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https://www.duolingo.com/kkeating

would love the option of gaelic.

you have such a great program and not that many people offer this dying language.

4 years ago

14 Comments


https://www.duolingo.com/idshanks
idshanks
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This very thing is what the incubator is for. If people put forward their skills to create a course for Gaelic, it'll become available eventually. I certainly hope it happens too, since I'm Scottish and with mostly Irish blood, I'd love to have courses for both Irish and Scottish Gaelic. If you want to ask anyone for the option, though, you need to ask people with knowledge of the language(s) who can volunteer their time.

4 years ago

https://www.duolingo.com/Jack.Elliot
Jack.Elliot
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Cymraeg canu mewn stadiwm rygbi yn un o'r pethau mwyaf prydferth yn y byd .

4 years ago

https://www.duolingo.com/Charlie2014a

As a natve Irish speaker, I think it would be great to see Irish on this site too and why not Scottish and Manx while we are at it.! I promise not to even question which flag should be used but of course someone could always make up an icon including them all :).

4 years ago

https://www.duolingo.com/patbo
patbo
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Are you going to apply in the incubator to help with an Irish course as soon as any target language will be allowed? I guess we need the help of a few native speakers to make it happen.

I would absolutely love seeing an English -> Irish course.

4 years ago

https://www.duolingo.com/Charlie2014a

Not I, patbo. I am far too busy to do so. I do a lot of helping out on an ad-hoc basis but I can't commit to any projects.

4 years ago

https://www.duolingo.com/Jack.Elliot
Jack.Elliot
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Gwlad heb iaith,gwlad heb enaid

4 years ago

https://www.duolingo.com/katydid
katydid
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I'd love to see courses for all the main Celtic languages, Welsh, Irish and Scottish Gaelic. It would be a fantastic way to help preserve those languages and I'm sure there would be a demand for it too, since kids in those countries generally learn at least the basics of the languages at school. I speak Welsh reasonably well but unfortunately not fluently enough to be of much help with the incubator. :(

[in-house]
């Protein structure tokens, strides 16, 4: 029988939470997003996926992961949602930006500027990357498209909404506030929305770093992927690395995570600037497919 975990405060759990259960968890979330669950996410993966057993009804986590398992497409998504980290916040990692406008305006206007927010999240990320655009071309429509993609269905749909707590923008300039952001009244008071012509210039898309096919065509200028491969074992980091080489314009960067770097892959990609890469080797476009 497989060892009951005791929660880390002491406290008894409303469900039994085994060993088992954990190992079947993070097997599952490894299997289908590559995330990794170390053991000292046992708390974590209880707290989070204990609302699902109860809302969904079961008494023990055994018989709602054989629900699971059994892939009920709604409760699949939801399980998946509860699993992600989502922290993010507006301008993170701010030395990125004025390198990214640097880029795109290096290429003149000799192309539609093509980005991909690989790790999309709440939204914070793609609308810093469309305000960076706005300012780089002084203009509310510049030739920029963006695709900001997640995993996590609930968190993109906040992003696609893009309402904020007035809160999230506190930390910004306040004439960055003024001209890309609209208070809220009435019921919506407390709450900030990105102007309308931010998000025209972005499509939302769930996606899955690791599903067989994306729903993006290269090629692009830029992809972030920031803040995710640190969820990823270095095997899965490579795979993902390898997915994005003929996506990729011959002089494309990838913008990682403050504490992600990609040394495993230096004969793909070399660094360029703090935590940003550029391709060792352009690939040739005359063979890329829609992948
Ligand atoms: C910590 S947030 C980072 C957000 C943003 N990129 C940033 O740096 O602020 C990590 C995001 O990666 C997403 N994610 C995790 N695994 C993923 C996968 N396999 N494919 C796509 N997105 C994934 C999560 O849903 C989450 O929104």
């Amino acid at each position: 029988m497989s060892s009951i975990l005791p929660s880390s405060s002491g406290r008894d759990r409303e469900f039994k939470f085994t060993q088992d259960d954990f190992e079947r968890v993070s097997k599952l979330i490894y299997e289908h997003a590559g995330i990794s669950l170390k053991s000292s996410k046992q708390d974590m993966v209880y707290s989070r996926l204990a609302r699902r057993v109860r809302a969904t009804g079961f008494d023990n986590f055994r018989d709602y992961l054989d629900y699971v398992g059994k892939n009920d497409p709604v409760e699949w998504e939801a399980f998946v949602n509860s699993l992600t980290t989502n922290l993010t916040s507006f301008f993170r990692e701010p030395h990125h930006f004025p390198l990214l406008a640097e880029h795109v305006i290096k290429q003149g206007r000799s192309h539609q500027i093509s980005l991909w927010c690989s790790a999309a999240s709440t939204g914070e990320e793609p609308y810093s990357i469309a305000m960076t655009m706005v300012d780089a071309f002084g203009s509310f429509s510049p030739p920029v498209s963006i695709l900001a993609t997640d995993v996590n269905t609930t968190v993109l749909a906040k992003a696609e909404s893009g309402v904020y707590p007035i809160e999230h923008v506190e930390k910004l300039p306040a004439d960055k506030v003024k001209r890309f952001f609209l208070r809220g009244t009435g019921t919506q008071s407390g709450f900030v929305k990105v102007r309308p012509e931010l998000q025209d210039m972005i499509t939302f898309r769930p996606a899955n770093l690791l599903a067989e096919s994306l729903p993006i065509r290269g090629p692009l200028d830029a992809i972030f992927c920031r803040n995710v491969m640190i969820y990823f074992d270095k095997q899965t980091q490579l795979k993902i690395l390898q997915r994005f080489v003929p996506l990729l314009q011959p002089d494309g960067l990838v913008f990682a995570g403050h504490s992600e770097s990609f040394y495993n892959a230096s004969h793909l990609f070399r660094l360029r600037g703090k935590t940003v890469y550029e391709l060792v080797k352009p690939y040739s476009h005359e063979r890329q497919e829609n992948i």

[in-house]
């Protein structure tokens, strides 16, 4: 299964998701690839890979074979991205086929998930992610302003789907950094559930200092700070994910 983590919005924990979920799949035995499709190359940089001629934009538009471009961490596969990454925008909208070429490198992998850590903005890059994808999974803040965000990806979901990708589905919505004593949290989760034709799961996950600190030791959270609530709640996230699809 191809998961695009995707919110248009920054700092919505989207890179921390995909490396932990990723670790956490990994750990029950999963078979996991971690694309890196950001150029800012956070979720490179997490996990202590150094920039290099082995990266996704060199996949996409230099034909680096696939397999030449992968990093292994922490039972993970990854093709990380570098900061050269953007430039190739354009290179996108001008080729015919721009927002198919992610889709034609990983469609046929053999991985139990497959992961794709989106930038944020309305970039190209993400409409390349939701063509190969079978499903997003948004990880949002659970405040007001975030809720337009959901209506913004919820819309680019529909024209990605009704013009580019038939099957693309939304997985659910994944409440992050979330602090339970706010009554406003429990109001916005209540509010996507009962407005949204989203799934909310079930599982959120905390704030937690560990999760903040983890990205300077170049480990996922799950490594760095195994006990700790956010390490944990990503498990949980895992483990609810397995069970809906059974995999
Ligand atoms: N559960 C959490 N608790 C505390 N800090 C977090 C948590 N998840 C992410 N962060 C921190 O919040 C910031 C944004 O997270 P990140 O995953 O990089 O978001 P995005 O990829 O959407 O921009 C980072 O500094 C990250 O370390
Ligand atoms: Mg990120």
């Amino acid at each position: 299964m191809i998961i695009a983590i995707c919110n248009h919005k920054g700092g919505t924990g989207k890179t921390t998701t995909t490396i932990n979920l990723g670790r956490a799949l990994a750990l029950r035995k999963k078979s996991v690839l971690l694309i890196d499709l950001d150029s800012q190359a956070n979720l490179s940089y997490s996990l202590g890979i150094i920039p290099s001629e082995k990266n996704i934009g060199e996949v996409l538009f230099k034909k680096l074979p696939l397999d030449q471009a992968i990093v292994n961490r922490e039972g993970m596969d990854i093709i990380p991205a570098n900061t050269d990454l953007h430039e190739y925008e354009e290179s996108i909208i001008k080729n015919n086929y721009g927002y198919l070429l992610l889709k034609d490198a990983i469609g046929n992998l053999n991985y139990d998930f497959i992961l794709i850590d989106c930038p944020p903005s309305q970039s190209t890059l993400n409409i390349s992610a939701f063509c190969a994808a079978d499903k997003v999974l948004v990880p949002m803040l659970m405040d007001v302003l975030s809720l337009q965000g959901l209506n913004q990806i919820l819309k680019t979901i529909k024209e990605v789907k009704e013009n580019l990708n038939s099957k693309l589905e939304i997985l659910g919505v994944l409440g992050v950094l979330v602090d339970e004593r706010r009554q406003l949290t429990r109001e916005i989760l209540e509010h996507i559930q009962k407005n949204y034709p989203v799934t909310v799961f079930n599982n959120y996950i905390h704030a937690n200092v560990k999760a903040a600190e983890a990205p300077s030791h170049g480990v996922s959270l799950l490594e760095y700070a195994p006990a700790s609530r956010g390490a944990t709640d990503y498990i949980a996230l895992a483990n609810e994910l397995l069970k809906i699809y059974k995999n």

4 years ago

https://www.duolingo.com/Charlie2014a

Hi Katydid, I agree with you even if I'd extend that wish to Manx, Breton etc. Did you learn your Welsh in school or at home? Now you also have me wondering 'What Katy did next...'.

4 years ago

https://www.duolingo.com/katydid
katydid
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Oh I agree, Manx, Breton and Cornish would be great as well! I learned Welsh at home, as my mother's Welsh-speaking (I didn't go to school in Wales). Technically I'm a native speaker, but since I don't speak it regularly I'm not as fluent as I'd like to be. What Katy did next depends on what languages Duolingo comes up with next, I suppose. :D I'd love to learn Irish though, especially given its similarity to Welsh.

4 years ago

https://www.duolingo.com/Charlie2014a

I've found that to me Welsh is more significantly different to Irish than Scottish, it being more Celtic than Gaelic and 'corrupted' a lot by Roman influences.. All those strange sounding double Ls and Ws are unheard of an unseen in Irish and Scottish.

4 years ago

https://www.duolingo.com/katydid
katydid
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Interesting, yes I suppose Irish would be less similar to Welsh than Breton or Cornish, with them having descended from different linguistic branches (if I'm remembering correctly!). I have noticed occasional similarities in the few Irish words/phrases I've seen, words like 'house' (tŷ), year (blwyddyn), big (mawr). Irish apparently also has mutations, as Welsh does, so that would be familiar at least. I should probably have said I wanted to learn Irish to find out how similar/different the two languages are!

4 years ago

https://www.duolingo.com/ziggKogg
ziggKogg
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Find someone who speaks Gaelic to start working on the incubator.

4 years ago